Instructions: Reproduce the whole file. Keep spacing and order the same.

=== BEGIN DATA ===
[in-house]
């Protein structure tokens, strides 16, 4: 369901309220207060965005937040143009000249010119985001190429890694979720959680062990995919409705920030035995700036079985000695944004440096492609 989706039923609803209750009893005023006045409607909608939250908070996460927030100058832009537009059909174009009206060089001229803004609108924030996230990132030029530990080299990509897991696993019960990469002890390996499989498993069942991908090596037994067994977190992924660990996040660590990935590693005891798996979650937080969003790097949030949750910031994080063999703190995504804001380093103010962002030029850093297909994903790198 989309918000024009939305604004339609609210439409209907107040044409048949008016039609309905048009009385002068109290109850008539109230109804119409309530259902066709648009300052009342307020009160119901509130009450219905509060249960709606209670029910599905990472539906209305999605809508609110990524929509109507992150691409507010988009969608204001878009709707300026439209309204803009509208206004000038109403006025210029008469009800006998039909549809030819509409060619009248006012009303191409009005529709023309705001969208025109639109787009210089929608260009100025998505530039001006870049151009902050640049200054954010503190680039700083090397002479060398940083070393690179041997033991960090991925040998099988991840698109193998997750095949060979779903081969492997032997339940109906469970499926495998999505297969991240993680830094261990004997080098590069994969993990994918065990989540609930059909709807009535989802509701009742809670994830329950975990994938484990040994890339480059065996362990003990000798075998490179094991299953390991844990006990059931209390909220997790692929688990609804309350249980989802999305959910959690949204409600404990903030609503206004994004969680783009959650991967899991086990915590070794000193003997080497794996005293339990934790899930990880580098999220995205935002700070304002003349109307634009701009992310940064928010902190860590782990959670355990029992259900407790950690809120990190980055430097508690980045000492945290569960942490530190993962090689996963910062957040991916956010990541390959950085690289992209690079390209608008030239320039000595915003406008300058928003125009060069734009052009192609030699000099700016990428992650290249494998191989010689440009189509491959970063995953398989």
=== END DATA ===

[in-house]
């Protein structure tokens, strides 16, 4: 369901309220207060965005937040143009000249010119985001190429890694979720959680062990995919409705920030035995700036079985000695944004440096492609 989706039923609803209750009893005023006045409607909608939250908070996460927030100058832009537009059909174009009206060089001229803004609108924030996230990132030029530990080299990509897991696993019960990469002890390996499989498993069942991908090596037994067994977190992924660990996040660590990935590693005891798996979650937080969003790097949030949750910031994080063999703190995504804001380093103010962002030029850093297909994903790198 989309918000024009939305604004339609609210439409209907107040044409048949008016039609309905048009009385002068109290109850008539109230109804119409309530259902066709648009300052009342307020009160119901509130009450219905509060249960709606209670029910599905990472539906209305999605809508609110990524929509109507992150691409507010988009969608204001878009709707300026439209309204803009509208206004000038109403006025210029008469009800006998039909549809030819509409060619009248006012009303191409009005529709023309705001969208025109639109787009210089929608260009100025998505530039001006870049151009902050640049200054954010503190680039700083090397002479060398940083070393690179041997033991960090991925040998099988991840698109193998997750095949060979779903081969492997032997339940109906469970499926495998999505297969991240993680830094261990004997080098590069994969993990994918065990989540609930059909709807009535989802509701009742809670994830329950975990994938484990040994890339480059065996362990003990000798075998490179094991299953390991844990006990059931209390909220997790692929688990609804309350249980989802999305959910959690949204409600404990903030609503206004994004969680783009959650991967899991086990915590070794000193003997080497794996005293339990934790899930990880580098999220995205935002700070304002003349109307634009701009992310940064928010902190860590782990959670355990029992259900407790950690809120990190980055430097508690980045000492945290569960942490530190993962090689996963910062957040991916956010990541390959950085690289992209690079390209608008030239320039000595915003406008300058928003125009060069734009052009192609030699000099700016990428992650290249494998191989010689440009189509491959970063995953398989």